when I was in my twenties and starting out on a salary as a graduate of about £1000 a year I only only dream of a detached house and had to make do with a shared house or bedsit. it is only as the result of years of work, paying tax and NI that anyone gets to have the equivalent of a 250K house (of course that is a ridiculous amount for a house anyway)

the sense of entitlement is breathtaking - none of us were living the high life when we were in our twenties.

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so how would a single person pay 8 k in rent (oh it is London prices again) - that is 650 pounds a month.

when I was in my twenties and starting out on a salary as a graduate of about £1000 a year I only only dream of a detached house and had to make do with a shared house or bedsit. it is only as the result of years of work, paying tax and NI that anyone gets to have the equivalent of a 250K house (of course that is a ridiculous amount for a house anyway)

the sense of entitlement is breathtaking - none of us were living the high life when we were in our twenties.

HPI helped many toward their £250K houses, with wage inflation too, making mortgages more manageable and, for many, to pay down the debt within a few years.

It's not 20s anymore anyway. It's people into their 30s priced way out of the market on even starter homes, stuck renting, house-sharing, or living with older relatives/parents.

I'm confused; hope you're not suggesting grads in their 30s who've waited for better housing value during the boom, have some massive sense of entitlement. Or even those in their 20s who look at starter homes as nearly impossible to afford, and ever trade up from. Entitlement. (Not including the dumber types who march to Help-To-Buy). Entitlement? Younger people are having even starter home basic dreams killed off. Well done younger people; you've graduated, got a good job, and can afford a terrace in Failsworth.

http://www.guardian....g-price-uk-home

Edited by Venger

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so how would a single person pay 8 k in rent (oh it is London prices again) - that is 650 pounds a month.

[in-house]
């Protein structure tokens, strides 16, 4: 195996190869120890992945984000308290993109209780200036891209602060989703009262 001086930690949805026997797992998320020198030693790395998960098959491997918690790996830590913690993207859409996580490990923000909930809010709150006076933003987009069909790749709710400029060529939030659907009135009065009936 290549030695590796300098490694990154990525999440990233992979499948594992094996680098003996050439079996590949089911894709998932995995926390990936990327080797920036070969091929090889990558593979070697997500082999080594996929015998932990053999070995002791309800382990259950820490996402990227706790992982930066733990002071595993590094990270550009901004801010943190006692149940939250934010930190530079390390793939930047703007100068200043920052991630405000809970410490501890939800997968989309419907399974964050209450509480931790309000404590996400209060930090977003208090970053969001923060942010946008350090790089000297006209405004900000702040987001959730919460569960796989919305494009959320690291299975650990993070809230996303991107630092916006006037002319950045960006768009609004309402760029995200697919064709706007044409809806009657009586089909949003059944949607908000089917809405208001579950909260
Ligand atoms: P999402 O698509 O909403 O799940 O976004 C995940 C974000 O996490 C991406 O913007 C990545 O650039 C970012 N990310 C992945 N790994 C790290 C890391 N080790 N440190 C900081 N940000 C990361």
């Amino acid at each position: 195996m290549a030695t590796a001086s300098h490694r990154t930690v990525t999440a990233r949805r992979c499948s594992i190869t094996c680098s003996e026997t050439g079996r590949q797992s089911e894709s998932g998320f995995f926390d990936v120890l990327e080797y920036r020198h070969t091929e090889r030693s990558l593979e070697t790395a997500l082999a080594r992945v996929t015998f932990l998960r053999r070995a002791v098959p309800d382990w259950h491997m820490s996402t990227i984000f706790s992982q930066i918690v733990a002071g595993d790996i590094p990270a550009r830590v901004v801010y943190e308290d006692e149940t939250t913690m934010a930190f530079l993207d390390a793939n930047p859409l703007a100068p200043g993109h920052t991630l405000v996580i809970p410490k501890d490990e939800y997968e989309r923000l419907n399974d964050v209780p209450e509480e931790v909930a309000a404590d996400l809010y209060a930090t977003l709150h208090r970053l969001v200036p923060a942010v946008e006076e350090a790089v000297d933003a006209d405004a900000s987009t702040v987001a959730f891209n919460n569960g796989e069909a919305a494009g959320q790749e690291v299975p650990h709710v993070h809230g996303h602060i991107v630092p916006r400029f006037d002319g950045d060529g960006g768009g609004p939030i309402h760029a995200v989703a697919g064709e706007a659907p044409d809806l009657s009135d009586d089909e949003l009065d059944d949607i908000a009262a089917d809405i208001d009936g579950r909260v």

when I was in my twenties and starting out on a salary as a graduate of about £1000 a year I only only dream of a detached house and had to make do with a shared house or bedsit. it is only as the result of years of work, paying tax and NI that anyone gets to have the equivalent of a 250K house (of course that is a ridiculous amount for a house anyway)

the sense of entitlement is breathtaking - none of us were living the high life when we were in our twenties.

Our household income is in the ninth decile, and a larger 3-bed semi in a smarter part of town costs between 4 and 5 times that income. I'm not talking about a couple of exclusive streets, I mean large, areas covering a third of the town. 4 bedder is typically 5-7 times, with some detached places appearing at 7 times. We are mid/late thirties, kid on the way. No debts or other financial strife in the past. I don't feel any particular sense of 'entitlement' per say, but is this is situation that is sustainable, desireable, condoneable?

Do you think this landscape can be ignored indefinitely in an era of declining real wages?

I'd love to know what your age/income was when you made your purchase(s). Why don't you do a virtual Rightmove tour of the places you've lived in to see what you'd pay now, and get a good idea of what your wage would be doing the same job as before.

Edited by cheeznbreed

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I'm confused; hope you're not suggesting grads in their 30s who've waited for better housing value during the boom, have some massive sense of entitlement.

Bit black and white if you don't mind me saying. To say that all grads have a sense of entitlement would be as stupid as saying no grads have a sense of entitlement. I am sure there were people that could have bought a small grotty terrace on a repayment mortgage but went for the quick fix and rented a much nicer house. This may have been because he felt the terrace was over valued or it may have been his feeling of entitlement pushed him away from the long slow route.

(Not including the dumber types who march to Help-To-Buy). Entitlement?

HTB is probably the dumbest policy the government has ever brought out. But it doesn't mean it wouldn't be worth using it.

5% down if house prices fall sell it at a loss in 5 years time and let the government take the hit. Ok you will have lost your 5% deposit but the saving in rent may compensate you for that. The calculator is you friend on that one.

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  • 295 Brexit, House prices and Summer 2020

    1. 1. Including the effects Brexit, where do you think average UK house prices will be relative to now in June 2020?


      • down 5% +
      • down 2.5%
      • Even
      • up 2.5%
      • up 5%